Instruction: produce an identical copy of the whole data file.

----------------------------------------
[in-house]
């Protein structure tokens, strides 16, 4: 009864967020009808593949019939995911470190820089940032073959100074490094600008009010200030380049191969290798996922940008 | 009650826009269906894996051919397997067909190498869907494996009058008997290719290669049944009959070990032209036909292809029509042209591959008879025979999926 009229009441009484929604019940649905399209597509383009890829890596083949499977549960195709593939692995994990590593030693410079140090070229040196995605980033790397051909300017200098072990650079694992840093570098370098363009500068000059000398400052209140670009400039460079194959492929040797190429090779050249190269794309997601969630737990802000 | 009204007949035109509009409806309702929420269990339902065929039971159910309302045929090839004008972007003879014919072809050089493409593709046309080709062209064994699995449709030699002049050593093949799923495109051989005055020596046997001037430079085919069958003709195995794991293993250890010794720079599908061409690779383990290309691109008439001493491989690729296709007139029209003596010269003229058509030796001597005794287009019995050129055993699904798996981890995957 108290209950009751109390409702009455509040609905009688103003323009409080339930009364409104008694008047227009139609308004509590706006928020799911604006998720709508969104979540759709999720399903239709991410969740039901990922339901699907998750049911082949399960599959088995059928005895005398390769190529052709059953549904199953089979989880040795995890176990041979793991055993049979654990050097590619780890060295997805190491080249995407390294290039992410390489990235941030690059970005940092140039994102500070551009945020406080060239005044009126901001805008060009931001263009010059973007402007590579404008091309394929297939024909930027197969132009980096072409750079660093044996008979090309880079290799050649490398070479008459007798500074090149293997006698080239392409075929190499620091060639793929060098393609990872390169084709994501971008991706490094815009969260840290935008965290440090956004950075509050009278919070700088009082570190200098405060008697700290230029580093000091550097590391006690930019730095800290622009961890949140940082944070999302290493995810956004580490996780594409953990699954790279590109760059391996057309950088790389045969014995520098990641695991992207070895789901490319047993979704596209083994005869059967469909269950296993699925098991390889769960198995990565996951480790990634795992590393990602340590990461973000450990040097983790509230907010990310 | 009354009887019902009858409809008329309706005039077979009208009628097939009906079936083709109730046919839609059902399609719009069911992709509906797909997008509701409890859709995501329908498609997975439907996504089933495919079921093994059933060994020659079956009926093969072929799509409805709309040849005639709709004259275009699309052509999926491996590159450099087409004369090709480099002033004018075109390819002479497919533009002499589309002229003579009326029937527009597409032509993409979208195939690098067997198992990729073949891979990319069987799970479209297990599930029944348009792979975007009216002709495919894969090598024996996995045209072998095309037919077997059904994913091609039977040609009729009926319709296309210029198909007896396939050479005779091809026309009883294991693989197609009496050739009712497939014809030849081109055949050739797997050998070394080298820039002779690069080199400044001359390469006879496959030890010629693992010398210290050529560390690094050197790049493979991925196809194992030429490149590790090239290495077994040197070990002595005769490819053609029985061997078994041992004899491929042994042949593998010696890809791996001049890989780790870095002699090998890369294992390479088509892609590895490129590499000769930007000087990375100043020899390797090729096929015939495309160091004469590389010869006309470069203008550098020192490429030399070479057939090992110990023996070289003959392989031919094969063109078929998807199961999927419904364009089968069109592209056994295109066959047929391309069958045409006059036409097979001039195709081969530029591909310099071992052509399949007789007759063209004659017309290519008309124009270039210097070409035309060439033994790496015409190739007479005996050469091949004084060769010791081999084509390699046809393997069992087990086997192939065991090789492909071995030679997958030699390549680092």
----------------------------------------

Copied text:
[in-house]
């Protein structure tokens, strides 16, 4: 009864967020009808593949019939995911470190820089940032073959100074490094600008009010200030380049191969290798996922940008 | 009650826009269906894996051919397997067909190498869907494996009058008997290719290669049944009959070990032209036909292809029509042209591959008879025979999926 009229009441009484929604019940649905399209597509383009890829890596083949499977549960195709593939692995994990590593030693410079140090070229040196995605980033790397051909300017200098072990650079694992840093570098370098363009500068000059000398400052209140670009400039460079194959492929040797190429090779050249190269794309997601969630737990802000 | 009204007949035109509009409806309702929420269990339902065929039971159910309302045929090839004008972007003879014919072809050089493409593709046309080709062209064994699995449709030699002049050593093949799923495109051989005055020596046997001037430079085919069958003709195995794991293993250890010794720079599908061409690779383990290309691109008439001493491989690729296709007139029209003596010269003229058509030796001597005794287009019995050129055993699904798996981890995957 108290209950009751109390409702009455509040609905009688103003323009409080339930009364409104008694008047227009139609308004509590706006928020799911604006998720709508969104979540759709999720399903239709991410969740039901990922339901699907998750049911082949399960599959088995059928005895005398390769190529052709059953549904199953089979989880040795995890176990041979793991055993049979654990050097590619780890060295997805190491080249995407390294290039992410390489990235941030690059970005940092140039994102500070551009945020406080060239005044009126901001805008060009931001263009010059973007402007590579404008091309394929297939024909930027197969132009980096072409750079660093044996008979090309880079290799050649490398070479008459007798500074090149293997006698080239392409075929190499620091060639793929060098393609990872390169084709994501971008991706490094815009969260840290935008965290440090956004950075509050009278919070700088009082570190200098405060008697700290230029580093000091550097590391006690930019730095800290622009961890949140940082944070999302290493995810956004580490996780594409953990699954790279590109760059391996057309950088790389045969014995520098990641695991992207070895789901490319047993979704596209083994005869059967469909269950296993699925098991390889769960198995990565996951480790990634795992590393990602340590990461973000450990040097983790509230907010990310 | 009354009887019902009858409809008329309706005039077979009208009628097939009906079936083709109730046919839609059902399609719009069911992709509906797909997008509701409890859709995501329908498609997975439907996504089933495919079921093994059933060994020659079956009926093969072929799509409805709309040849005639709709004259275009699309052509999926491996590159450099087409004369090709480099002033004018075109390819002479497919533009002499589309002229003579009326029937527009597409032509993409979208195939690098067997198992990729073949891979990319069987799970479209297990599930029944348009792979975007009216002709495919894969090598024996996995045209072998095309037919077997059904994913091609039977040609009729009926319709296309210029198909007896396939050479005779091809026309009883294991693989197609009496050739009712497939014809030849081109055949050739797997050998070394080298820039002779690069080199400044001359390469006879496959030890010629693992010398210290050529560390690094050197790049493979991925196809194992030429490149590790090239290495077994040197070990002595005769490819053609029985061997078994041992004899491929042994042949593998010696890809791996001049890989780790870095002699090998890369294992390479088509892609590895490129590499000769930007000087990375100043020899390797090729096929015939495309160091004469590389010869006309470069203008550098020192490429030399070479057939090992110990023996070289003959392989031919094969063109078929998807199961999927419904364009089968069109592209056994295109066959047929391309069958045409006059036409097979001039195709081969530029591909310099071992052509399949007789007759063209004659017309290519008309124009270039210097070409035309060439033994790496015409190739007479005996050469091949004084060769010791081999084509390699046809393997069992087990086997192939065991090789492909071995030679997958030699390549680092």